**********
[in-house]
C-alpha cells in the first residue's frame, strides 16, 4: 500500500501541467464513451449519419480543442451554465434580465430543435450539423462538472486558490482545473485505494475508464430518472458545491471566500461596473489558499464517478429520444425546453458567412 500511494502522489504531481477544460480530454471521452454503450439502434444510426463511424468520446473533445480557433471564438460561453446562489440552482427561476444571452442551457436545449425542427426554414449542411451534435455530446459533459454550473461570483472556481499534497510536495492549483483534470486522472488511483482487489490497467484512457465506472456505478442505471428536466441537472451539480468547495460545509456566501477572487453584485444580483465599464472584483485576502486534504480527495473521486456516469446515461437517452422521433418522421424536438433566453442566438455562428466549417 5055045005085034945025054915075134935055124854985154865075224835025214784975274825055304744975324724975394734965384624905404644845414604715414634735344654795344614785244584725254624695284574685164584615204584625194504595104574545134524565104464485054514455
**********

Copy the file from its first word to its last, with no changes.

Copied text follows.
[in-house]
C-alpha cells in the first residue's frame, strides 16, 4: 500500500501541467464513451449519419480543442451554465434580465430543435450539423462538472486558490482545473485505494475508464430518472458545491471566500461596473489558499464517478429520444425546453458567412 500511494502522489504531481477544460480530454471521452454503450439502434444510426463511424468520446473533445480557433471564438460561453446562489440552482427561476444571452442551457436545449425542427426554414449542411451534435455530446459533459454550473461570483472556481499534497510536495492549483483534470486522472488511483482487489490497467484512457465506472456505478442505471428536466441537472451539480468547495460545509456566501477572487453584485444580483465599464472584483485576502486534504480527495473521486456516469446515461437517452422521433418522421424536438433566453442566438455562428466549417 5055045005085034945025054915075134935055124854985154865075224835025214784975274825055304744975324724975394734965384624905404644845414604715414634735344654795344614785244584725254624695284574685164584615204584625194504595104574545134524565104464485054514455